Borce Church Yard Camp
Camping on the first night in the rear churchyard in Borce.

“How much for the night?” I asked. The proprietor shook his head. “It’s free. The church likes to support G10 walkers!” He smiled and left me to my business.

In spite of all the grass, finding a level site without rocks underfoot took some time. The best place ended up being right at the foot of the chestnut tree, with barely enough room to extend and tauten the guylines. By the time I finished setting up camp darkness had fallen, and I was too tired to fire up the stove and cook dinner, in spite of all the food in my pack. I closed up the tent and sauntered back to the restaurant to order a dinner of two baguettes with ham and cheese, and a big, cold glass of beer.

I sat out under the awnings in the terrace, with my chair facing the street, watching evening strollers and village folk. At the table next to mine sat two Danish women who were also doing the GR10. We spoke for a while, but they seemed more interested in one another’s company, so after I downed the last of my beer, I stood to wander through the night streets of the village, taking photographs.

The street lights burned with the yellow cast of sulphur lamps, giving the houses and alleyways a dreamlike light that made the village seem half imagined. A few windows hung open and I could hear the sound of laughter and conversation from within. I stopped by the church door where a grizzled man in a baseball cap sat smoking a cigarette. The door was locked, so I couldn’t venture inside.

Night View of Borce Village
Night view of Borce village.

Back at camp I sat in the entrance to my tent and watched the moon rise over the hills behind the village. In the darkness in the field below the donkeys shifted restlessly, and one of the sheep bleated once. It took a long while for me to fall asleep.

I woke at dawn and quickly gathered my things and packed up. Dew clung to the grass and my shoes and socks got soaked as I kicked through the field headed for the edge of the village and the trace of the trail. I passed one elderly woman leaning out of her apartment window, watering her geraniums.

“Bon jour!” she called out. “Where are you headed?”

“The GR10. Up into the mountains.”

“A good day for it. Please take care!”

“Thanks!”

Chemin de la Matûre
The Chemin de la Matûre trail cut into the side of the cliffs.

The trail started under a bridge at the far side of the village, and followed some stairs down to the main road that crossed the Pyrenees from France into Spain. It led across the road into Etsaut, the next village over. From there the trail followed the asphalt road toward the cliff-hugging Chemin de la Mâture, an access way hewn out of the stone walls of the Aspe gorge, originally built for transporting timber over the mountains for use in the French navy.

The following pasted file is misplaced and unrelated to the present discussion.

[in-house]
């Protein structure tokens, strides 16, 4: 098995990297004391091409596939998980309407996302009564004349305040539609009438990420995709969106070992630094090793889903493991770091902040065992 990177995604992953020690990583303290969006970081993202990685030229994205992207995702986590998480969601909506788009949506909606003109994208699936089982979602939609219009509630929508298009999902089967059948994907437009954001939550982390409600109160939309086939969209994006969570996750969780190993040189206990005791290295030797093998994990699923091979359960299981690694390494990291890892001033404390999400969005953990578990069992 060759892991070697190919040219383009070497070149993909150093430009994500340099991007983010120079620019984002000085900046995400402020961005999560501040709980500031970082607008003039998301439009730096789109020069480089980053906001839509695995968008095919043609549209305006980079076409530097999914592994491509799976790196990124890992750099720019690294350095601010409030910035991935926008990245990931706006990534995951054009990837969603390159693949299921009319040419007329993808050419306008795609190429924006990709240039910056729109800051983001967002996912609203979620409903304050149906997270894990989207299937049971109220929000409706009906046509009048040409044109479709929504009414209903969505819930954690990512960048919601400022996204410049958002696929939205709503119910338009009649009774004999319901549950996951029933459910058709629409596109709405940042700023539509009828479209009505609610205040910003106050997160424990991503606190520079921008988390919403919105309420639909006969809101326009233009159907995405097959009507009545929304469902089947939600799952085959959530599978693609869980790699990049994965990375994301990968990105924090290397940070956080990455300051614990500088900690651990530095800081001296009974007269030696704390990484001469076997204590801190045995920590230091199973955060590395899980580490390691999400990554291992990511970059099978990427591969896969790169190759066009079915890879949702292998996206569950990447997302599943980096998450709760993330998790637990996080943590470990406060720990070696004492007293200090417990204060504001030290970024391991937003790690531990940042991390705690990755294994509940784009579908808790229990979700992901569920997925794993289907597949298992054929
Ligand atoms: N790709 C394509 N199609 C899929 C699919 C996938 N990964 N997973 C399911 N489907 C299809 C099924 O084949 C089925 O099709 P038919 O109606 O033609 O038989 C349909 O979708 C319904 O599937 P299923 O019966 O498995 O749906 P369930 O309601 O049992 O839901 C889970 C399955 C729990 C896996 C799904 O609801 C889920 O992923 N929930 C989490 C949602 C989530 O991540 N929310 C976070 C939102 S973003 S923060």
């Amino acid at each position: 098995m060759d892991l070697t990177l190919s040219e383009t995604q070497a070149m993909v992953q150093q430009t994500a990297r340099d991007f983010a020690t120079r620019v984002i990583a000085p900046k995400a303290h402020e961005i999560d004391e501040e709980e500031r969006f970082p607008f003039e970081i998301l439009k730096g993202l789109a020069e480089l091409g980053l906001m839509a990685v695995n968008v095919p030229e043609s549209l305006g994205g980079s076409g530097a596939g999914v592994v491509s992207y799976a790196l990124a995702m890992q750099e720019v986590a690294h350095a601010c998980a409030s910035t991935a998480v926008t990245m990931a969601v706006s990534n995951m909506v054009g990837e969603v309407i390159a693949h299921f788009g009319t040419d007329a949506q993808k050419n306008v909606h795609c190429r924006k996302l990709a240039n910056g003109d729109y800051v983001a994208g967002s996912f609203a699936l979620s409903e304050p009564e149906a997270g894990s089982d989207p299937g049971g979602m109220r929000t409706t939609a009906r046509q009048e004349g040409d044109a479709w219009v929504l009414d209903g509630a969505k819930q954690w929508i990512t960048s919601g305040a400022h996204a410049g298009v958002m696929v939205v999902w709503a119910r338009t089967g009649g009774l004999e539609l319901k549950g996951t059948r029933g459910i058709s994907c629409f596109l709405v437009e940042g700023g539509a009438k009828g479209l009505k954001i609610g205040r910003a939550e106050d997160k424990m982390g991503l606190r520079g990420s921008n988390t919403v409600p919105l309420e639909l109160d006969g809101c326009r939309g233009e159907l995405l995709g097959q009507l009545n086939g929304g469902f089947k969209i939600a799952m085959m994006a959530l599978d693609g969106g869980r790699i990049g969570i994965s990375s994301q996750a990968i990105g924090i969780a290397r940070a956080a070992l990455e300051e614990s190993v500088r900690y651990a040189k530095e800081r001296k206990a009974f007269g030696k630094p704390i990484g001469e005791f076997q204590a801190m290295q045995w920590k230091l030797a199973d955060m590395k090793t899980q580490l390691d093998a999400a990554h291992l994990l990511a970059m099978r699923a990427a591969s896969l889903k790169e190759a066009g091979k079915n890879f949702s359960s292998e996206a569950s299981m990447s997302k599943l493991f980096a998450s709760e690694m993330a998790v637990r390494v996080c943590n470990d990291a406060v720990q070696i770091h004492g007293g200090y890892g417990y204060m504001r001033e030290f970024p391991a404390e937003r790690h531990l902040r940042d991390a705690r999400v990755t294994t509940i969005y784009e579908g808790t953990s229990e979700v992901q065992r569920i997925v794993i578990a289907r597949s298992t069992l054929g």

The cliff path started a half hour after Etsaut, first meandering through open woods, then the trail growing narrower as the rock face grew steeper, finally carved out of the sheer rock, with a rounded, tunnel-like wall on the left, and an open side to the right, dropping off into thin air above the gorge floor 200 meters below.

Again the heavy pack… Hefting it up the cliff trail at first followed the gradual walk along the paved road until this point, as the trail inclined gently along the cliff face. It began to grow steeper when the wooded verge dropped away, and the trail had to wind along the vagaries of the rock. The sun also pulled past the shadow of the cliffs and shone into the gorge, at first warming up the chill from the night, but as the morning wore on, grew stronger and stronger, until… at around ten o’clock, it had begun blazing across the length of the trail.

I hadn’t counted on the heat. While I was used to walking in the stifling summer heat of the mountains in Japan, where it was a damp, shirt-drenching kind of humidity; here the heat lacked the moisture, and seared the skin like an oven. Even with my aluminized umbrella, the heat sucked me dry of water, and I soon found myself guzzling from the two 2-liter bottles just to keep up with my need to drink. The thirst and the weight of the pack soon had me stopping for breath every hundred meters, and by noon I was beat. All the morning walkers passed me as I sat in the shade of a bush, trying to regain my strength. When I stood, I grew dizzy, and became disoriented. I thought perhaps it was low blood sugar, and tried to fix it with nuts and dried fruit, but the dizziness remained. At one trail sign I read what I thought was a warning for a trail closure ahead and that an alternate route had been put in, so I took that path, keen to get on my way up to the alpine regions. The dizziness continued, and I sat down on a log, flush with heat, and bleary-eyed, while I contemplated what route to take. Little did I know that I had read the sign wrong, and that I had taken the wrong route up a different mountain.

A family noticed my pale face and asked if I was all right. The mother offered me a swig of water and handed me a slice of carrot cake, telling me it had been specially made for her grandfather. I accepted a slice, but couldn’t eat it. It made me more nauseous. “Never mind!” the mother laughed with a big smile. “The bananas are still too young anyway.”

Shade On Col d'Aran
Arriving at the top of Col d’Aran, grateful for the shade.

They sat with me for a while as I rested. The husband suggested that maybe it was heat exhaustion, so they offered several swigs of their lemonade. I admit it did make me feel a little better. I decided to sit a little longer as the family told me it was time they moved on. The mother asked if I was okay to be on my own. When I nodded and smiled, she nodded back. “Okay. Well, you take care then. Don’t push it. We’ll stop for lunch at the top, and wait a little till we see you, all right?”